Scottish Tour Guide's Blog

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Scotland’s oldest national sport is on the wane-in its land of origin.

Whilst events like caber-tossing, shot-putting and hammer-throwing are growing in popularity elsewhere in the world, the sports and gatherings where they are practised are in decline in Scotland. There is a risk that all but the largest events could die out.This is attributabe to lack of interest in the younger generation in turn due to youngsters’ ingnorance of these sports and a shortage of experts to train them.

Some experts claim that the games were invented by the tribe of the Scotti in pre-Christian Ireland and subsequently migrated to Scotland.

There are 120 Highland Games associations in Scotland. Over the past 8 years Games have lapsed at the rate of one per year. Conversely, there is strong interest in North America where there are 300 events, often attracting 50,000 people, the biggest being at Grabdfather Mountain, North Carolina.

Visit Highland Games and other aspects of Scotland with catswhiskerstours

More than a century ago people were evicted from rural Scottish communities to make way for sheep, which were considered more profitable. There is now evidence that this trend is being reversed with latest figures showing that Highlands and Islands lost nearly 100,000 sheep annually for 5 years. In context of a total flock of 8 million this may not seem material but farmers are concerned with the long-term trend which may result in a major reduction in high hill sheep farming within 10 years. This trend is aggravated by the average age of sheep farmers-60 years. There is a multiplier affect on the local economy because fewer sheep results is loweer demand for abbattoir services, vets and markets.However, there is some good news in that the increase in cattle numbers compensate for the reduction in sheep.Visit rural Scotland with catswhiskerstours

Charles Rennie Mackintosh was borne one of 11 children in the Townhead area of Glasgow. From these beginnings he has become one of the most celebrated architects of his generation.

He met Margaret Macdonald, his future wife, at Glasgow School of Art and much of his output reflects their artistic collaboration. Particularly noticeable is his masterful handling of light and space, his skilful use of colour, and his much celebrated treatment of the room as a complete “work of art”. Many of his pieces of furniture have themselves become icons.

Mackintosh took his inspiration from our Scottish traditions and blended them with the flourish of Art Nouveau and the simplicity of Japanese forms. Much of his work survives.It can be seen today alongside that of of his close collaborators in the group known as the “The Four” and the other artists and designers who collectively created the “Glasgow Style”.

For more information contact the Society

Here is a summary of a Glasgow based Mackintosh tour.

1. WEST END

Mackintosh House, University of Glasgow www.hunterian.gla.ac.uk

Interior of 6 Florentine Terrace, meticulously reassembled within the University’s Art Gallery. Three rooms and related furniture. Florentine Terrace was a prestigious address and the home of Mackintosh and Macdonald from 1906-1914. The original building was demolished but the interior has been recreated a block away from the original.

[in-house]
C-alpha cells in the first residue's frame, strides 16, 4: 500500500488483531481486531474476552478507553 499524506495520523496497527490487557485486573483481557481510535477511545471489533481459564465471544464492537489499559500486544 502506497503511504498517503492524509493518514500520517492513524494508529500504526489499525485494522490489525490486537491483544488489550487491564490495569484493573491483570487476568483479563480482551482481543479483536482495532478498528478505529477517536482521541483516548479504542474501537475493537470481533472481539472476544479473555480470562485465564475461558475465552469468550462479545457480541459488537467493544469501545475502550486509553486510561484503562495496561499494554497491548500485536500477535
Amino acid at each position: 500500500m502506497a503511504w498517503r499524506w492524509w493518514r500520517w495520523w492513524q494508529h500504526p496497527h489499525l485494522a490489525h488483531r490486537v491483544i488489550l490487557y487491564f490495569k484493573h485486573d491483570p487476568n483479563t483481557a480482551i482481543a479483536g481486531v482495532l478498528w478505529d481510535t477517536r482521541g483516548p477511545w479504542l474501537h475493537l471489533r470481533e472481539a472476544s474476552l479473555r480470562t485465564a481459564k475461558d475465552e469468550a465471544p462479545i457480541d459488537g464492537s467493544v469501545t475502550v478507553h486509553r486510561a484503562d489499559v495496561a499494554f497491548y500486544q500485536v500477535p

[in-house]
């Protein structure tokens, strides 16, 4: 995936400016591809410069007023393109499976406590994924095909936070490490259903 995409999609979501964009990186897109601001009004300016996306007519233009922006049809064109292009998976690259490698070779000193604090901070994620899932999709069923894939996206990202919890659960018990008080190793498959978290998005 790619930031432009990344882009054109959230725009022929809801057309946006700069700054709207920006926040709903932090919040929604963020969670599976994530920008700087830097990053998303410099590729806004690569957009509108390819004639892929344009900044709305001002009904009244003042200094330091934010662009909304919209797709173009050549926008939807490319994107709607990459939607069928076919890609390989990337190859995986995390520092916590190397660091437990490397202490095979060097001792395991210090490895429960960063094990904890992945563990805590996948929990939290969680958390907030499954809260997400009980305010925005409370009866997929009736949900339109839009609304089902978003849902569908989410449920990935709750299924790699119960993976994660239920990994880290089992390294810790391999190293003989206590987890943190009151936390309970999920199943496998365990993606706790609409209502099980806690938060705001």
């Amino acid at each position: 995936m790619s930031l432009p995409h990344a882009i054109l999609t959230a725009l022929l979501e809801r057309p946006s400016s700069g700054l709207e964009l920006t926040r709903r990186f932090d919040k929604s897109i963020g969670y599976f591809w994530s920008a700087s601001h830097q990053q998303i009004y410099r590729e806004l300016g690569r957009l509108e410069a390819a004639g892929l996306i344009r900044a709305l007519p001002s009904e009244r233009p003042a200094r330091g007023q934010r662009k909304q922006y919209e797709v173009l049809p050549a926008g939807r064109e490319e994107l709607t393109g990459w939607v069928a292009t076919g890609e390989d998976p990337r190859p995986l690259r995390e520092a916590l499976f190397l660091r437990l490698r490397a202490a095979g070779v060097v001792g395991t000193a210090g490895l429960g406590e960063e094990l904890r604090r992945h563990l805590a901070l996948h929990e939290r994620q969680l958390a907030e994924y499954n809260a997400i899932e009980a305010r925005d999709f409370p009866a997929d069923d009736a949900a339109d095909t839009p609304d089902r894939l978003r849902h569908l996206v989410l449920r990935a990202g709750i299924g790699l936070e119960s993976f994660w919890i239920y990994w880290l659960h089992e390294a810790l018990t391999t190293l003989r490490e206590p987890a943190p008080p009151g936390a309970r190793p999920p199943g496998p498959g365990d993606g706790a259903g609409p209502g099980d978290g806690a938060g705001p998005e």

2. CENTRAL GLASGOW

217 Sauchiehall Street. Here are the famous Willow Tea Rooms www.willowtearooms.co.uk
‘Sauchiehall’ means ‘alley of the willows’ and throughout the rooms Mackintosh used the Willow motif.

Catherine Cranston effectively invented the Glasgow tearoom phenomenon. She filled the need for a miniature social centre which served many social purposes including, uniquely, provision of ladies’ rooms where respectable women could meet at a time when women without men in the urban scene was frowned upon.

For 21 years Mackintosh was Catherine Cranston’s designer, from 1897. At Buchanan Street he designed murals around George Walton furniture. At Argyle Street it was his loose furniture and light fittings within Walton’s interior scheme.

At Ingram Street he designed his first complete room, where from 1900, he remodelled interiors over 12 years.

Finally, in 1903-4 at Sauchiehall Street, he did the complete interiors and front facade of the building Miss Cranston bought in 1901.

At the McLellan Galleries www.glasgowmuseums.com can be found the Mackintosh Room.

At the Glasgow School of Art, 167 Renfrew Street www.gsa.ac.uk Mackintosh completely revised a new western end which was finished in 1909 when he was 41. This is his masterpiece; it has been hailed as the most important building worldwide in that decade. the north facade exactly reflects the internal plan of the building, resulting in a masterpiece of balanced asymmetry. The entrance is at the centre of the bulding.

3. SOUTH SIDE OF GLASGOW

Scotland Street School Museum www.glasgowmusuems.com. This is viewed from the exterior. This was Mackintosh’s last public commission in Glasgow. Mackintosh reversed tradition and gave the towers with conical roofs walls of glass with narrow stone mullions. Instead of spiral stairs he used straight flights which benefited from the light which streams into them. Mackintosh played off the verticality of the towers against the horizontal nature of the rest of the building.

At Bellahouston Park is found the House for an Art Lover www.houseforanartlover.co.uk

For 90 years the plans for this building were unrealised. but in 1989 Graham Roxburgh,an engineer had the idea to build it. Rooms include thye Main Room, Dining Room, Oval Room, Music Room, and the Margaret Macdonald Room.

For a tour of the work of Charles Rennie Mackintosh contact catswhiskerstours